The impacts of these events should be short-lived, however. The Fed is not likely to raise rates any time soon, as reflected in Chairman Ben Bernanke's affirmation that the low-rate environment would continue for a while. Meanwhile, Asian rates could be hiked before the US takes action. The dollar could then weaken against Asian currencies, which would lead to inflows to Asian markets. We're positive on the Asian markets' outlook, and have revised our SET Index target for next year from 765 to 830 points.

Despite the rosy outlook, investors in Thailand must stay alert. The Thai market's attractiveness is diminished in the eyes of foreign investors, and volatility will remain during the Christmas and New Year holidays. While the suspension of the affected Map Ta Phut projects is good for the environment and in terms of compliance with the law, it is doing damage to numerous private companies. Given the lengthy period required to review the projects, these companies are pressing the government to devise a mechanism that will render operation of the projects legal in the meantime.

Meanwhile, political conflicts might intensify after the King's birthday. In January, the Supreme Court will rule on the Bt76-billion asset-foreclosure case against former prime minister Thaksin Shinawatra, and there is a chance the red shirts will beef up protests near the ruling date.

On the bright side, the market should get some support from the "January effect" and stocks' strong fundamentals.

Investors are advised to unload speculative stocks and wait for clearer political conditions. In the short term, Quality Houses, Preuksa Real Estate, Central Plaza Hotel and Thai Stanly Electric are recommended on expectation that their financial results in the fourth quarter of 2009 and first quarter of 2010 will show huge improvements. PTT Exploration and Production is another attractive stock, as oil prices are near the point of rebounding.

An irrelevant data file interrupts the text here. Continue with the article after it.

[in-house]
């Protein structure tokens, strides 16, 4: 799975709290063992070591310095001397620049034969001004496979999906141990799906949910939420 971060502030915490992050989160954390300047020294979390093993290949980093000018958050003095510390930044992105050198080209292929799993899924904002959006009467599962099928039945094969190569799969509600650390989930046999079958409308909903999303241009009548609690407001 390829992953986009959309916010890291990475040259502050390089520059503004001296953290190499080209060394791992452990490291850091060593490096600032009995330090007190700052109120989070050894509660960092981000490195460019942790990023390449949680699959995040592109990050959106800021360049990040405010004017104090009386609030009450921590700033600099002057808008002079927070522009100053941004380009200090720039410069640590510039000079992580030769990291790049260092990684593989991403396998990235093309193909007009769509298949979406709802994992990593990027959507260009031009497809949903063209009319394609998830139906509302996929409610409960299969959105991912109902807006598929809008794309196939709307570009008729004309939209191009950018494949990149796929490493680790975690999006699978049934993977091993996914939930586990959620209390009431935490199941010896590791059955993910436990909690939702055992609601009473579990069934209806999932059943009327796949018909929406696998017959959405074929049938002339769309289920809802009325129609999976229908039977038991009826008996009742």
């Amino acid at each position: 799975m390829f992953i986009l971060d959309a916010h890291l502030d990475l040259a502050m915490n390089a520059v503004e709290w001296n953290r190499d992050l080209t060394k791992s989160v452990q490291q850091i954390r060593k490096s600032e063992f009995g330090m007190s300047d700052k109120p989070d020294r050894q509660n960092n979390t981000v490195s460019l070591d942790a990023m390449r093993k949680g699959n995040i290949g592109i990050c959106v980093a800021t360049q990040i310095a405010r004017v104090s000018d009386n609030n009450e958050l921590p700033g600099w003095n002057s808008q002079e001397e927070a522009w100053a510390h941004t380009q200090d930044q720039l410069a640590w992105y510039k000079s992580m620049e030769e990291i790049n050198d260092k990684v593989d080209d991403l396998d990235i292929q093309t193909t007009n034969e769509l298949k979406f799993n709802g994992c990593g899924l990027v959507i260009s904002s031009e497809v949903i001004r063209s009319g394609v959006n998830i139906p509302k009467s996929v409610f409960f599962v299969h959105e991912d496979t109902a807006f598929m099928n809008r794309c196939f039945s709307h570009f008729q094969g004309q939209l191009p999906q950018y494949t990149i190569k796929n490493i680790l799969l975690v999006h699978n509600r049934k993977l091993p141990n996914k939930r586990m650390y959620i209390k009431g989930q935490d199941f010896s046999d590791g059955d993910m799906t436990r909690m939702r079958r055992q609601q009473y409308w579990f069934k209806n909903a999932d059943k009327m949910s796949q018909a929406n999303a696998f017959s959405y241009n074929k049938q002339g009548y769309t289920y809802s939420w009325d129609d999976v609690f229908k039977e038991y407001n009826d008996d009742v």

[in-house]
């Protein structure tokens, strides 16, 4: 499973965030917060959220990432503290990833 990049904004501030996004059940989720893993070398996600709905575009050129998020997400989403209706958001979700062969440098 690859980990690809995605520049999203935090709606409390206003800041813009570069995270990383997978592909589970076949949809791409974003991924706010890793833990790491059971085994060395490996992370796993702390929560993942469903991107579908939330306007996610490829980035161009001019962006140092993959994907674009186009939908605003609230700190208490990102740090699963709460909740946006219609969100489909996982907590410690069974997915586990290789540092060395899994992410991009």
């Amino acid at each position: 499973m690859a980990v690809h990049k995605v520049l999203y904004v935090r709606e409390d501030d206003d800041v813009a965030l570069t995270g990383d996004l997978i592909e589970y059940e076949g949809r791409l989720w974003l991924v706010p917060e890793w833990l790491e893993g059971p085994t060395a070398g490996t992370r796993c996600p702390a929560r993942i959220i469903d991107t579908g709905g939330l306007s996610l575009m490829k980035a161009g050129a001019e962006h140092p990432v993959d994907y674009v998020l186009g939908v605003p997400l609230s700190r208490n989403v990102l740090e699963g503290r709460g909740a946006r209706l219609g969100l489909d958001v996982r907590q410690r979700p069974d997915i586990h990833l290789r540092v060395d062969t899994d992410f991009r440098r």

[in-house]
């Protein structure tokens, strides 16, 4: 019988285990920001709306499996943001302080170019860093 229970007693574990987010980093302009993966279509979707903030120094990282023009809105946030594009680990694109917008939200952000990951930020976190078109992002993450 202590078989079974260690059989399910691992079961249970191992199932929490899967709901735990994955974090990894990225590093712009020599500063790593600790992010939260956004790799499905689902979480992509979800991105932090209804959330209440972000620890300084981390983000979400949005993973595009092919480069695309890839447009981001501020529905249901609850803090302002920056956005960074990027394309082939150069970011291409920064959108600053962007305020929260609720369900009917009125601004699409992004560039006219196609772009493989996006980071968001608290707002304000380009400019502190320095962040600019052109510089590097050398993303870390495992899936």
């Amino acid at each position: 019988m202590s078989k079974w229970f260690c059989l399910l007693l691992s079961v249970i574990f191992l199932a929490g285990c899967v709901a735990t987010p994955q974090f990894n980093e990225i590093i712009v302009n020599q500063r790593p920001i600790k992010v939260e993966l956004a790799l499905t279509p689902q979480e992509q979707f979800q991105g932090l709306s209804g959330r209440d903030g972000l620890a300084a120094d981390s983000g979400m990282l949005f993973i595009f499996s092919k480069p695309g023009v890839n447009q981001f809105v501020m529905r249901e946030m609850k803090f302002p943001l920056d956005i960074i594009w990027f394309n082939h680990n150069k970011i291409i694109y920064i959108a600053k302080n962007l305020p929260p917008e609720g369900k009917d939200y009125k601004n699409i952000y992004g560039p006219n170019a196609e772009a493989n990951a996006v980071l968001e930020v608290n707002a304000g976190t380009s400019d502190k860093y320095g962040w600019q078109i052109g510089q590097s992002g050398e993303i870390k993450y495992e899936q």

Sukit Udomsirikul

Siam City Research Institute

This week the SET should show a clearer direction, as the Federal Open Market Committee is scheduled to hold a meeting tomorrow and Wednesday to discuss the US rate outlook. Last week, there was speculation the US Federal Reserve could raise rates sooner than the third quarter of next year, further strengthening the dollar, which has gained 1.5 per cent against major currencies in the past two weeks. Global stock markets went into a tailspin as a result.

We expect US rates to stay low for now, despite the fact that the November unemployment rate declined to 10 per cent, from 10.2 per cent in October. Fed Chairman Ben Bernanke said recently that the US economic recovery remained fragile; markets assumed the Fed would maintain low rates for some time.